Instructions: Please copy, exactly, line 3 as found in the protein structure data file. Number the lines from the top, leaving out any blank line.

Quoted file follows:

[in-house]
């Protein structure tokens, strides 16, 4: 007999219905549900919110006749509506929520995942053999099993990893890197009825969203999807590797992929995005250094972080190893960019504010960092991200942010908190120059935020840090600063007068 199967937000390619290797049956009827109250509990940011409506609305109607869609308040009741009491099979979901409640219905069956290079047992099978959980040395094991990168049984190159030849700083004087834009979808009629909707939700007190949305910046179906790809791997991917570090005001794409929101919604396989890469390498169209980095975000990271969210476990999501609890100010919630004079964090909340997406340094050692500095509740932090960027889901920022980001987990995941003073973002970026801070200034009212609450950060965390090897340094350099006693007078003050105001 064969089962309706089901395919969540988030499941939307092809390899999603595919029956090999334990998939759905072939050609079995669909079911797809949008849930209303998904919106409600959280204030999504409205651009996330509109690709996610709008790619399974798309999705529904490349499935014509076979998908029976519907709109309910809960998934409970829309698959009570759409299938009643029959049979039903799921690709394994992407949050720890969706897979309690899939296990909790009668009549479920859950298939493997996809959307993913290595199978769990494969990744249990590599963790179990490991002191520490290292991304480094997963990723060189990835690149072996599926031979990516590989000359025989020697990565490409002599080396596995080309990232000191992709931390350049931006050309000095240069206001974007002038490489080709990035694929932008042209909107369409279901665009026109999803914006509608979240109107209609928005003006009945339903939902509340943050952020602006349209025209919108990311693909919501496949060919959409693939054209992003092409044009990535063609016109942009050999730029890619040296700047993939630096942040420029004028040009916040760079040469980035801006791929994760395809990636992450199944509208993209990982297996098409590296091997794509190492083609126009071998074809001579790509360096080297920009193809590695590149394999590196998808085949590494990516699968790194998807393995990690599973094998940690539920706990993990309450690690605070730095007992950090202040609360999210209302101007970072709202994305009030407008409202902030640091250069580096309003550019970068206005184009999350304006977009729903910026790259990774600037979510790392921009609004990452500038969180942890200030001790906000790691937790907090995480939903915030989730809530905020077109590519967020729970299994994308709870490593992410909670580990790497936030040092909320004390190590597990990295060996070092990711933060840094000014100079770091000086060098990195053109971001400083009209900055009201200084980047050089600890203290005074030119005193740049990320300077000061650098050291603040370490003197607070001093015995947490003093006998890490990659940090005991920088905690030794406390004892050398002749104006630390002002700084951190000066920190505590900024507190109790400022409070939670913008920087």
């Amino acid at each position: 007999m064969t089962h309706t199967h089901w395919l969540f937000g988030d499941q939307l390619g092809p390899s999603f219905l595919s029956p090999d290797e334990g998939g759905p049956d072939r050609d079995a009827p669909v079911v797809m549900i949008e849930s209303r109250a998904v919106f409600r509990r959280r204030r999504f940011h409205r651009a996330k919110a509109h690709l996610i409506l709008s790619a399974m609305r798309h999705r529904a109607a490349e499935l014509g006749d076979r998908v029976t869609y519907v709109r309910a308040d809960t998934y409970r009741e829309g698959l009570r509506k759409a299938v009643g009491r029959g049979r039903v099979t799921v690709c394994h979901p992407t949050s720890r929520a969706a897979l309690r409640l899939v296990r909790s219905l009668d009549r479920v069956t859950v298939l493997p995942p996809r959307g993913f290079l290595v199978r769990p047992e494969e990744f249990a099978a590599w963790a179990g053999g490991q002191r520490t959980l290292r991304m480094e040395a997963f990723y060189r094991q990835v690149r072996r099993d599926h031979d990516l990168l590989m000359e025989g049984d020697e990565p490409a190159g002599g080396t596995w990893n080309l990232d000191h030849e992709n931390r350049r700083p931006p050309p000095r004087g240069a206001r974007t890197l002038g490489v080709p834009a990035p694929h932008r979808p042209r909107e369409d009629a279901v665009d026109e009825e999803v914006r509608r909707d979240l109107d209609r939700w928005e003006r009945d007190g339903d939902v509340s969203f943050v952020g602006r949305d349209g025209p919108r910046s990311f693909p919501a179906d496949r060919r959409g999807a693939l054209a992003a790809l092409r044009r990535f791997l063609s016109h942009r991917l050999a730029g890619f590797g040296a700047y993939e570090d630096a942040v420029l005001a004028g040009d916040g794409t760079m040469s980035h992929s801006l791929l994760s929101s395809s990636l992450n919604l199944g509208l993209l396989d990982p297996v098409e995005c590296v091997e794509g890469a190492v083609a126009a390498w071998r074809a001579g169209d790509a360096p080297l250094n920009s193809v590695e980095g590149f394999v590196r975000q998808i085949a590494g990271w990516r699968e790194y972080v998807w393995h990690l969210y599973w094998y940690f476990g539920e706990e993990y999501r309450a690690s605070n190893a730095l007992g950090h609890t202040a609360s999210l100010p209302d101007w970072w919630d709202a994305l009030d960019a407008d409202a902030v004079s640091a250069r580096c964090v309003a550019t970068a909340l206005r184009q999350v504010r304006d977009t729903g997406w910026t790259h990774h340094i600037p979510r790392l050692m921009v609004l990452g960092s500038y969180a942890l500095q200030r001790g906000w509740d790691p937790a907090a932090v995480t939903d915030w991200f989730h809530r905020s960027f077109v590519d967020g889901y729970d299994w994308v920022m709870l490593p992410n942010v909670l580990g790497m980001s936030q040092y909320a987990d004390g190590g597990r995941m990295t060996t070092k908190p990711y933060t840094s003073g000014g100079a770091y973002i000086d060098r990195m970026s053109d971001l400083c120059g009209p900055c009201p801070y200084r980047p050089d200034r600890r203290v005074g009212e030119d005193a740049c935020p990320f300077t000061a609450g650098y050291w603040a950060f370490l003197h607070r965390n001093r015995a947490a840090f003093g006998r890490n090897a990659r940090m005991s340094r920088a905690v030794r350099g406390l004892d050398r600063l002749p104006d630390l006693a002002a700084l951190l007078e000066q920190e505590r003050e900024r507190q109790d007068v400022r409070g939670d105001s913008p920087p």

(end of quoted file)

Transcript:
């Amino acid at each position: 007999m064969t089962h309706t199967h089901w395919l969540f937000g988030d499941q939307l390619g092809p390899s999603f219905l595919s029956p090999d290797e334990g998939g759905p049956d072939r050609d079995a009827p669909v079911v797809m549900i949008e849930s209303r109250a998904v919106f409600r509990r959280r204030r999504f940011h409205r651009a996330k919110a509109h690709l996610i409506l709008s790619a399974m609305r798309h999705r529904a109607a490349e499935l014509g006749d076979r998908v029976t869609y519907v709109r309910a308040d809960t998934y409970r009741e829309g698959l009570r509506k759409a299938v009643g009491r029959g049979r039903v099979t799921v690709c394994h979901p992407t949050s720890r929520a969706a897979l309690r409640l899939v296990r909790s219905l009668d009549r479920v069956t859950v298939l493997p995942p996809r959307g993913f290079l290595v199978r769990p047992e494969e990744f249990a099978a590599w963790a179990g053999g490991q002191r520490t959980l290292r991304m480094e040395a997963f990723y060189r094991q990835v690149r072996r099993d599926h031979d990516l990168l590989m000359e025989g049984d020697e990565p490409a190159g002599g080396t596995w990893n080309l990232d000191h030849e992709n931390r350049r700083p931006p050309p000095r004087g240069a206001r974007t890197l002038g490489v080709p834009a990035p694929h932008r979808p042209r909107e369409d009629a279901v665009d026109e009825e999803v914006r509608r909707d979240l109107d209609r939700w928005e003006r009945d007190g339903d939902v509340s969203f943050v952020g602006r949305d349209g025209p919108r910046s990311f693909p919501a179906d496949r060919r959409g999807a693939l054209a992003a790809l092409r044009r990535f791997l063609s016109h942009r991917l050999a730029g890619f590797g040296a700047y993939e570090d630096a942040v420029l005001a004028g040009d916040g794409t760079m040469s980035h992929s801006l791929l994760s929101s395809s990636l992450n919604l199944g509208l993209l396989d990982p297996v098409e995005c590296v091997e794509g890469a190492v083609a126009a390498w071998r074809a001579g169209d790509a360096p080297l250094n920009s193809v590695e980095g590149f394999v590196r975000q998808i085949a590494g990271w990516r699968e790194y972080v998807w393995h990690l969210y599973w094998y940690f476990g539920e706990e993990y999501r309450a690690s605070n190893a730095l007992g950090h609890t202040a609360s999210l100010p209302d101007w970072w919630d709202a994305l009030d960019a407008d409202a902030v004079s640091a250069r580096c964090v309003a550019t970068a909340l206005r184009q999350v504010r304006d977009t729903g997406w910026t790259h990774h340094i600037p979510r790392l050692m921009v609004l990452g960092s500038y969180a942890l500095q200030r001790g906000w509740d790691p937790a907090a932090v995480t939903d915030w991200f989730h809530r905020s960027f077109v590519d967020g889901y729970d299994w994308v920022m709870l490593p992410n942010v909670l580990g790497m980001s936030q040092y909320a987990d004390g190590g597990r995941m990295t060996t070092k908190p990711y933060t840094s003073g000014g100079a770091y973002i000086d060098r990195m970026s053109d971001l400083c120059g009209p900055c009201p801070y200084r980047p050089d200034r600890r203290v005074g009212e030119d005193a740049c935020p990320f300077t000061a609450g650098y050291w603040a950060f370490l003197h607070r965390n001093r015995a947490a840090f003093g006998r890490n090897a990659r940090m005991s340094r920088a905690v030794r350099g406390l004892d050398r600063l002749p104006d630390l006693a002002a700084l951190l007078e000066q920190e505590r003050e900024r507190q109790d007068v400022r409070g939670d105001s913008p920087p």